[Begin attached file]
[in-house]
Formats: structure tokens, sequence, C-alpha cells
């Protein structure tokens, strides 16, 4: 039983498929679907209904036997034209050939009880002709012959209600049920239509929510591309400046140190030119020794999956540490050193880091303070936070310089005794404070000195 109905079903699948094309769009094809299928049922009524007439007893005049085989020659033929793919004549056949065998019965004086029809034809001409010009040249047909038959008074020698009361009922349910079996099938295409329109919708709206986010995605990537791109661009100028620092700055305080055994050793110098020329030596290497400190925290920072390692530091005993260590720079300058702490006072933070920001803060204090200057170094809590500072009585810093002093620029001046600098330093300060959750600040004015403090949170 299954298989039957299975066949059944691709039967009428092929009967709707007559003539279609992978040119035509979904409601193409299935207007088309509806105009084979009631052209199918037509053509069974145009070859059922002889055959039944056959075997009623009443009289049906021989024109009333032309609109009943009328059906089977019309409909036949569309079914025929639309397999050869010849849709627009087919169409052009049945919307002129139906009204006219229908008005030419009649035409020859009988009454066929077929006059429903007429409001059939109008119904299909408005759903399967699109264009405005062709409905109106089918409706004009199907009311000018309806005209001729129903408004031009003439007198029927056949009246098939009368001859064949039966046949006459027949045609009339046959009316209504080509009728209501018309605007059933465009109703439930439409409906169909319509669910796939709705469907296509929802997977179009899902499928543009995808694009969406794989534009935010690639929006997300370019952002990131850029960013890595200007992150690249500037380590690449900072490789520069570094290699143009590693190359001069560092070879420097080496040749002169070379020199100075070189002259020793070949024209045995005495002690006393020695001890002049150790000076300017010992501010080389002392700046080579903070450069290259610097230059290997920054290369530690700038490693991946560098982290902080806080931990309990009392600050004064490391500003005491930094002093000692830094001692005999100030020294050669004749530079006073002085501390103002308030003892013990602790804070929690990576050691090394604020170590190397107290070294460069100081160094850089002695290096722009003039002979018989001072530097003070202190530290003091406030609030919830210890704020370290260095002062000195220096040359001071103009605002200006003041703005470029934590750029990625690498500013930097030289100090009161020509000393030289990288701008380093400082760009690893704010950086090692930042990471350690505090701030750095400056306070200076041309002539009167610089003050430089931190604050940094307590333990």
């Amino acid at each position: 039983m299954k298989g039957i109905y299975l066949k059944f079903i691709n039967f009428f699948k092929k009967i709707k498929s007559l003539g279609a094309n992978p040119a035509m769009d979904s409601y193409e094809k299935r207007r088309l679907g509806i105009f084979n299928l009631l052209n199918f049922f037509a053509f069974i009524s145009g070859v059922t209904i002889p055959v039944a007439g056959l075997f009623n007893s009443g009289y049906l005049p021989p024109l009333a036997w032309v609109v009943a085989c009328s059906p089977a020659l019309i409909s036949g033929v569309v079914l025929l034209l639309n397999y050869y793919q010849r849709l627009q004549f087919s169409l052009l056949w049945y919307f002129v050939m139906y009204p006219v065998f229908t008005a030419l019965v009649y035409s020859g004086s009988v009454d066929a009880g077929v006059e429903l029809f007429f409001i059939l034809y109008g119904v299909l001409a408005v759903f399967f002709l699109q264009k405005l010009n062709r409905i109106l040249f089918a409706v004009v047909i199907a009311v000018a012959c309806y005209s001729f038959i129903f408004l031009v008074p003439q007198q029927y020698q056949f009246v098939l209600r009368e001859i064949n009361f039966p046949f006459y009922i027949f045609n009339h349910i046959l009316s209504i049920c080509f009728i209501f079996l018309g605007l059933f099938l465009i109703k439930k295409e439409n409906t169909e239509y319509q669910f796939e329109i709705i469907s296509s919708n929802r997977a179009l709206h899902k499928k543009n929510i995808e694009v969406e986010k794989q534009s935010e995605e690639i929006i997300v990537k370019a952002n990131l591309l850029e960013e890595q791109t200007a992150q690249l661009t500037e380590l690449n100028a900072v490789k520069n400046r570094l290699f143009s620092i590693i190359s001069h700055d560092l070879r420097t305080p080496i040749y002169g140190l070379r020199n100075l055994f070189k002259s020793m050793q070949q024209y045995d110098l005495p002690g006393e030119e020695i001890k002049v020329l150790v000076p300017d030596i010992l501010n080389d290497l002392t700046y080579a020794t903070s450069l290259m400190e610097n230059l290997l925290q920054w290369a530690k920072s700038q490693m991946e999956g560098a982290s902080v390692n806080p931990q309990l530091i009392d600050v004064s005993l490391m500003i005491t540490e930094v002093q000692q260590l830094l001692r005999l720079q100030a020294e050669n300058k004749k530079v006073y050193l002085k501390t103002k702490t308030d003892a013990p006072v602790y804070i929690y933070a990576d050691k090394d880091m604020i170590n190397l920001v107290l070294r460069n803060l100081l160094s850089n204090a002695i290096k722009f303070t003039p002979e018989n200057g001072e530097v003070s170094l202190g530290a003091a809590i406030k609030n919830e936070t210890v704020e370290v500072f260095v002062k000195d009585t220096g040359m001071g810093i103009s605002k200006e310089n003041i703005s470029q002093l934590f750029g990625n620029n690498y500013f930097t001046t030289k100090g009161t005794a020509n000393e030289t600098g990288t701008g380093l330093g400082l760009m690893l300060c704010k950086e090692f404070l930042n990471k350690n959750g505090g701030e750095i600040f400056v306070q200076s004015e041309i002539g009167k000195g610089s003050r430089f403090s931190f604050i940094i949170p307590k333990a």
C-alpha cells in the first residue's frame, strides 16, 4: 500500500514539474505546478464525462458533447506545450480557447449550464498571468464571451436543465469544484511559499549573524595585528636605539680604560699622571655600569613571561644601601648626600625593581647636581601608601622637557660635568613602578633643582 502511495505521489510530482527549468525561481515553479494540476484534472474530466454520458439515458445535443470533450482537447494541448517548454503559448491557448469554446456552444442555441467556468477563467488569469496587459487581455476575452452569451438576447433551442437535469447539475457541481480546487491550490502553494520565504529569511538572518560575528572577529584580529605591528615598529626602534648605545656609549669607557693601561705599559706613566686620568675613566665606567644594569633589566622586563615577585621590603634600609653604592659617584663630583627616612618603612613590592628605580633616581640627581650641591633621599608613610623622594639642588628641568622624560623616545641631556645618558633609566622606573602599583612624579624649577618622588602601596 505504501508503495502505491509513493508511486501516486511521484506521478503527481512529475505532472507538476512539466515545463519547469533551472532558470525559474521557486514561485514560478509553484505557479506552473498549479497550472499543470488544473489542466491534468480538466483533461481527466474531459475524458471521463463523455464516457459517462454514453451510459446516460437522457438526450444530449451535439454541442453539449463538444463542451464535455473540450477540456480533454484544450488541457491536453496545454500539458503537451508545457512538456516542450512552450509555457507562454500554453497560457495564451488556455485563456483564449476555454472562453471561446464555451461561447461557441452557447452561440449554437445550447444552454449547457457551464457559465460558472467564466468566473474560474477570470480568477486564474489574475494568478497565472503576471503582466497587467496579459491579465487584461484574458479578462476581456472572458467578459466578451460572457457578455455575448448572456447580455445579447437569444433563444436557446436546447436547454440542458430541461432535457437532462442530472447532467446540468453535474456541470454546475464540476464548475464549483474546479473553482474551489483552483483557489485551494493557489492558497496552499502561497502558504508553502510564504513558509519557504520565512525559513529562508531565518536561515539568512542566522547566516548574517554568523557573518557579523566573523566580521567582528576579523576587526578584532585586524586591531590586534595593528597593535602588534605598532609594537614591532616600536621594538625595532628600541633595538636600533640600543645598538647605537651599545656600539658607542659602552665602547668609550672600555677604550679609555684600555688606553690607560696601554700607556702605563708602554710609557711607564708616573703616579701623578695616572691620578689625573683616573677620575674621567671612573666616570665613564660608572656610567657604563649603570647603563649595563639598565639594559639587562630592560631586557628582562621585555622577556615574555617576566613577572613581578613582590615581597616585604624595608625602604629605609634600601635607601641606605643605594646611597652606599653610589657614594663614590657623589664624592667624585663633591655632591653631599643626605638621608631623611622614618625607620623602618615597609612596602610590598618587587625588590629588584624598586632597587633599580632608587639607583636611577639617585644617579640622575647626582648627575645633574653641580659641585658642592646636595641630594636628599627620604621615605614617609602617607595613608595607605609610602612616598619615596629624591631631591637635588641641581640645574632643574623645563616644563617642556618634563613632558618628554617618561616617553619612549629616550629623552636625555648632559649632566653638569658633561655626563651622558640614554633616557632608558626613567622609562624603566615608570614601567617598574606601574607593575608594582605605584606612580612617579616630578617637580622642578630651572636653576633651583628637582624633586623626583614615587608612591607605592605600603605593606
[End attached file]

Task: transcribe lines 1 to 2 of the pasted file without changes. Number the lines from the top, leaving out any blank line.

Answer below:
[in-house]
Formats: structure tokens, sequence, C-alpha cells